But the problem is not just here, nationwide, a salt shortage exists.
“We have only five to ten tons,” said Regina Flippin, Secretary at the highway department, about the county’s supply left over from last year.
North American Salt Company, the only provider in the region, sends salt up by barge to Nashville, where county employees must go to pick it up. The county is currently on a waiting list. “We have been asked to check back the second week in January,” said Flippin. The salt company blames the shortage on a severe winter last year.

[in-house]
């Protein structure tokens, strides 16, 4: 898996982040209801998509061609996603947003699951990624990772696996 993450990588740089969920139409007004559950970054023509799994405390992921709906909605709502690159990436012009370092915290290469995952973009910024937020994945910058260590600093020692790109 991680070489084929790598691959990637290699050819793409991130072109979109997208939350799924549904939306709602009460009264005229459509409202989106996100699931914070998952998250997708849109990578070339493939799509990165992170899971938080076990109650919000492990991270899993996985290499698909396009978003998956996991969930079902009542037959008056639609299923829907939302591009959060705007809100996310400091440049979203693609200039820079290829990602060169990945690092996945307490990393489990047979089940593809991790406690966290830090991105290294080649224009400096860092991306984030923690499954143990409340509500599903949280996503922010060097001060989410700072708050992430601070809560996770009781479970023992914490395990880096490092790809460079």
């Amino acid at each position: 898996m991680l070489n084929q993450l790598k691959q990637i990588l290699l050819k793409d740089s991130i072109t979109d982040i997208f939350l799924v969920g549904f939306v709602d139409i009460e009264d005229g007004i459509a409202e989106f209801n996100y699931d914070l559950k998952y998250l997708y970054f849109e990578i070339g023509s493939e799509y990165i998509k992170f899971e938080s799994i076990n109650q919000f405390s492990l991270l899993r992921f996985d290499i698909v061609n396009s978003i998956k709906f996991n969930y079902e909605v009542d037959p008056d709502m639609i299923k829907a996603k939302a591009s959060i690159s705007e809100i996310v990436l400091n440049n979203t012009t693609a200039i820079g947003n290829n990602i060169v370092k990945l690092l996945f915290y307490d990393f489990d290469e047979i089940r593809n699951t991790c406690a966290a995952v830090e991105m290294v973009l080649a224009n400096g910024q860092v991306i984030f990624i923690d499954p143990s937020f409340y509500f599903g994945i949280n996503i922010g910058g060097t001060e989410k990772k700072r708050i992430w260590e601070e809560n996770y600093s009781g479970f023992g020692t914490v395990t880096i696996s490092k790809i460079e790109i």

The Tennessee Department of Transportation uses a brine solution and has more than 1.6 million gallons ready for use and they also have more than 200,000 tons of salt.
According to a TDOT release their department dedicates more than $10 million a year to snow and ice removal operations across the state. During a typical snow event, crews begin by first applying anti-icing brine to roadways. Sand, salt and calcium chloride may then be used to remove any accumulating snow and ice.
The state department has the first priority for available supply. The cost for salt has skyrocketed and the same supply that cost the county $4,000 last year would cost $16,000 this year, according to Cook.
Macon County uses spreaders attached to dump trucks to distribute the salt over roadways. They do not have the equipment and holding tanks that mixes or stores a liquid brine solution.